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Chesapeake Biological Laboratory, The University of Maryland System Post Office Box 38, Solomons, Maryland 20688-0038, USA

STEPHEN B. BRANDT

Great Lakes Center, Buffalo State College 1300 Elmwood Avenue. HC 215, Buffalo, New York 14222, USA Abstract.The use of bioenergetics models in fisheries ecology and management has increased rapidly in recent years, but application-specific information on energy content of fish and their prey has lagged behind. We believe this is because the process of directly measuring energy density is very time consuming. In this paper we present and evaluate a series of general empirical models that predict energy density (J/g wet weight) from fish percent dry weight. Data were gathered from the literature, obtained from cooperating investigators, and measured directly. Least-squares models were derived for all species combined and for orders, families, and species. All models were linear; however, logarithmic transformation was necessary to normalize residuals in the combined model. All models with more than four data points were highly significant (P < 0.002) and had coefficients of determination of 0.76 or greater. The model for all species combined (N = 587, r2 = 0.95) was J/g wet weight = 45.29 DW1-507; DW is the percent dry weight of the fish. At all taxonomic levels, energy density models showed a strong positive relationship between energy density and percent dry weight. This relationship, if corroborated, should allow the estimation of seasonal and ontogenetic changes in energy density based solely on percent dry weight data.

The use of bioenergetics models in fisheries science and ecology has increased rapidly during the last 10-15 years. Early models relied heavily on the work of Winberg (1956), Kitchell et al. (1974, 1977), and Brett and Groves (1979). Recently, bioenergetics models have been used to answer specific management and ecological questions. For example, models have been used to establish the stocking rates of predators (Stewart et al. 1983; Stewart and Ibarra 1991), to examine the potential effects of global warming on fish production (Hill and Magnuson 1990), to evaluate predation as a factor in recruitment failure (Hartman and Margraf 1993), to estimate bioaccumuiation of organic pollutants in fish (Barber et al. 1991), and to examine how patchiness in thermal and prey fields might affect fish growth (Brandt et al. 1992; Brandt 1993). Despite the widespread use of bioenergetics models in fisheries, information on one key input variable, energy density (J/g) of predators and prey, has been limited. Although much has been published on the energy density of fish on a dry weight basis, most data have been presented without a measure of the wet-to-dry weight of the fish.

1 Present address: Great Lakes Center, Buffalo State College, 1300 Elmwood Avenue, HC 215, Buffalo, New York 14222, USA.

Because bioenergetics models commonly use field-derived growth estimates measured in wet weight, energy density data must be placed in wet weight units to be applicable for modeling. There are changes in the energy density of fish both with ontogeny (Wissing 1974; Craig 1977; Minton and McLean 1982) and season (Craig 1977; Adams et al. 1982; Flath and Diana 1985). Within a species, the energy content can vary by water body (Pierce et al. 1980; Strange and Pelton 1987). If results obtained from the use of bioenergetics models are to be accurate, estimates of energy density of predators and prey are required for specific seasons, fish ages, and ecosystems. Bomb calorimetry is an accurate method for measuring the energy content of aquatic organisms (Cummins and Wuycheck 1971) and is preferable to estimates based on proximate analysis (Craig et al. 1978). However, bomb calorimetry is a timeconsuming process that requires 0.75-1.0 h/sample (Parr Instrument Co. 1960). Flath and Diana (1985) observed a negative relationship between the water content of alewives Alosa pseudoharengus and the caloric content (wet weight basis), which is due to the inverse relationship between percent lipid and percent body water in fishes (Craig et al. 1978; Flath and Diana 1985). We believe a relationship between the percent dry weight (100-dry weight/wet weight) and energy density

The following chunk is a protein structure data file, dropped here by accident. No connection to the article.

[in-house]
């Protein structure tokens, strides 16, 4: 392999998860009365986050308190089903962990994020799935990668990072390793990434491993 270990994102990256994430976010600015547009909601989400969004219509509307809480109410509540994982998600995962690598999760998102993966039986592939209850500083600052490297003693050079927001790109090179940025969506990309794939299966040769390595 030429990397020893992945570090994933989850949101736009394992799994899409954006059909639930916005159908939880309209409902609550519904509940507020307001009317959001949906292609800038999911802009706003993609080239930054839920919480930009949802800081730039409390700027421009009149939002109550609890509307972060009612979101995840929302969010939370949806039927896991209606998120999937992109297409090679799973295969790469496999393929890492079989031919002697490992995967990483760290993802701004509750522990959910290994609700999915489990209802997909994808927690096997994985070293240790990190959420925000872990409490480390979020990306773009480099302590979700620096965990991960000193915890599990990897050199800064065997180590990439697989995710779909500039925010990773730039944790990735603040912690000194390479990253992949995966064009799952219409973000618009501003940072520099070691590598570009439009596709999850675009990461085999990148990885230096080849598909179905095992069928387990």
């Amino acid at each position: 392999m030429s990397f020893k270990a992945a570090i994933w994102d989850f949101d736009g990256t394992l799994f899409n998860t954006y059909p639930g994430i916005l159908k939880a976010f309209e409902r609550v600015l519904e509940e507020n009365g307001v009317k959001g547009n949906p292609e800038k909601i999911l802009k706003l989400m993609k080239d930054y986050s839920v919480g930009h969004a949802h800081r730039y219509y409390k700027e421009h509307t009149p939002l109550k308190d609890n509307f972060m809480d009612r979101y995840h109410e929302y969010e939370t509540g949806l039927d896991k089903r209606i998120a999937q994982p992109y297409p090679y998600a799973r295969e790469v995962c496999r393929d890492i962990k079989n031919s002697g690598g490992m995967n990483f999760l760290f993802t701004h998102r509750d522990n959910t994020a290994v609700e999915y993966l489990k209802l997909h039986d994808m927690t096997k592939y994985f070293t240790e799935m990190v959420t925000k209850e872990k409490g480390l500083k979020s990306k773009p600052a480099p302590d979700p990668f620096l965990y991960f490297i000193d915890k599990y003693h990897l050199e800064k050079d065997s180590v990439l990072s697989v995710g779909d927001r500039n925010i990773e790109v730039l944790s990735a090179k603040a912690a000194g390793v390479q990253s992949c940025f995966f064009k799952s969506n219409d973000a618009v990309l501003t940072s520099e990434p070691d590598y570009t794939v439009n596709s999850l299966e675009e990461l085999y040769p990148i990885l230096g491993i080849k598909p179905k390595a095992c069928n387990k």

347

348

(J/g wet weight) exists for most fish species, and we hypothesized that a general model fitted to this relationship across taxonomic groupings would permit estimation of energy density of most fish. We further identified the limitations of this relationship by examining the effects of using energy density models on bioenergetics model results.

Methods

Calorimetry.Striped bass Morone saxatilis, bluefish Pomatomus saltatrix, weakfish Cynoscion regalis, and bay anchovy Anchoa mitchilli were collected from the Chesapeake Bay, Maryland, between June 1990 and February 1992. Fish were placed in bags and iced (striped bass, bluefish, and weakfish) or frozen in water (bay anchovy) to slow decomposition and prevent water loss. In the laboratory, fish were weighed wet ( 0.1 g) and oven dried to constant weight at 70C. Each fish was then weighed and the percent dry weight (DW) for each fish was calculated. For each species, 11-26 individuals were selected for calorimetric analysis with standard Panoxygen bomb techniques (Parr Instrument Co. 1960; Craig 1977). Individuals were selected to cover the entire range of DW and fish sizes we recorded for each species. For each fish (several individuals for bay anchovy), the dried carcass was homogenized, and two 1.0-g subsamples were combusted to measure energy content. If the subsamples differed by more than 10% of the mean energy density (J/g), a third subsample was combusted. The mean of 2-3 subsamples was used for estimates of energy content for those fish. General models.In developing a general model for predicting the energy density of fish, we used data from our research, from peer-reviewed literature (since 1973), and from cooperating investigators. All data were treated as independent data points, regardless of the taxonomic level. Only energy contents for dry weight were used because some data were not reported as ash free. In all, 587 data points representing 35 species, 21 families, and 8 orders were included in the general model data set (Table 1). For the purposes of discussion, "combined model" refers to the energy density model derived from all fish. Each order model included data from fish of that specific order. Similarly, each family or species model contained only data from fish of a single family or species. Least-squares regression models were generated with energy density as the dependent variable and